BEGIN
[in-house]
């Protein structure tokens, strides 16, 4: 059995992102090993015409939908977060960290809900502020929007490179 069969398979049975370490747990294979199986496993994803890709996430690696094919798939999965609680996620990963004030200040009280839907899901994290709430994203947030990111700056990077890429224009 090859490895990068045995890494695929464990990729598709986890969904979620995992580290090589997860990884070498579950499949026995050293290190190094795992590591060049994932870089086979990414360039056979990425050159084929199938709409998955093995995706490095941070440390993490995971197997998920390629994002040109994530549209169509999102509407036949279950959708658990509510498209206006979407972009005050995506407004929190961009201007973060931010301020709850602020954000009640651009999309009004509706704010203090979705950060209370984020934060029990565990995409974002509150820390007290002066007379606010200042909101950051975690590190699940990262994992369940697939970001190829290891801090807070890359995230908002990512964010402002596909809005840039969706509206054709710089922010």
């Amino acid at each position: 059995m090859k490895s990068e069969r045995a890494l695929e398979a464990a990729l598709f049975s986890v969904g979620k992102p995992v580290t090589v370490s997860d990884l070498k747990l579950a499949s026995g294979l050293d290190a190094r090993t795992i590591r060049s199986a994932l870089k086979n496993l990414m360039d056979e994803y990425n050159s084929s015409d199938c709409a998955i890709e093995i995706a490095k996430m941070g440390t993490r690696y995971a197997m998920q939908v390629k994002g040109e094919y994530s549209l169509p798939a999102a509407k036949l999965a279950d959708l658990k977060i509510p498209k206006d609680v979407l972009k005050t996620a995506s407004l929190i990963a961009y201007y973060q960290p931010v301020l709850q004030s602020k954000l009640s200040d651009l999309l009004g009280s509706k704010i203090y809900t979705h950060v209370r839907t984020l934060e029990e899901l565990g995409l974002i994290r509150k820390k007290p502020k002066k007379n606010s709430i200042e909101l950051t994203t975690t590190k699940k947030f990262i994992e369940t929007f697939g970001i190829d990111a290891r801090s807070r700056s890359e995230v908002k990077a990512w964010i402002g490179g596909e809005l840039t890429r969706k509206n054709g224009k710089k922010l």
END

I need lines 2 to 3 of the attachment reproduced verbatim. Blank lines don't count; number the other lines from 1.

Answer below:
């Protein structure tokens, strides 16, 4: 059995992102090993015409939908977060960290809900502020929007490179 069969398979049975370490747990294979199986496993994803890709996430690696094919798939999965609680996620990963004030200040009280839907899901994290709430994203947030990111700056990077890429224009 090859490895990068045995890494695929464990990729598709986890969904979620995992580290090589997860990884070498579950499949026995050293290190190094795992590591060049994932870089086979990414360039056979990425050159084929199938709409998955093995995706490095941070440390993490995971197997998920390629994002040109994530549209169509999102509407036949279950959708658990509510498209206006979407972009005050995506407004929190961009201007973060931010301020709850602020954000009640651009999309009004509706704010203090979705950060209370984020934060029990565990995409974002509150820390007290002066007379606010200042909101950051975690590190699940990262994992369940697939970001190829290891801090807070890359995230908002990512964010402002596909809005840039969706509206054709710089922010």
């Amino acid at each position: 059995m090859k490895s990068e069969r045995a890494l695929e398979a464990a990729l598709f049975s986890v969904g979620k992102p995992v580290t090589v370490s997860d990884l070498k747990l579950a499949s026995g294979l050293d290190a190094r090993t795992i590591r060049s199986a994932l870089k086979n496993l990414m360039d056979e994803y990425n050159s084929s015409d199938c709409a998955i890709e093995i995706a490095k996430m941070g440390t993490r690696y995971a197997m998920q939908v390629k994002g040109e094919y994530s549209l169509p798939a999102a509407k036949l999965a279950d959708l658990k977060i509510p498209k206006d609680v979407l972009k005050t996620a995506s407004l929190i990963a961009y201007y973060q960290p931010v301020l709850q004030s602020k954000l009640s200040d651009l999309l009004g009280s509706k704010i203090y809900t979705h950060v209370r839907t984020l934060e029990e899901l565990g995409l974002i994290r509150k820390k007290p502020k002066k007379n606010s709430i200042e909101l950051t994203t975690t590190k699940k947030f990262i994992e369940t929007f697939g970001i190829d990111a290891r801090s807070r700056s890359e995230v908002k990077a990512w964010i402002g490179g596909e809005l840039t890429r969706k509206n054709g224009k710089k922010l």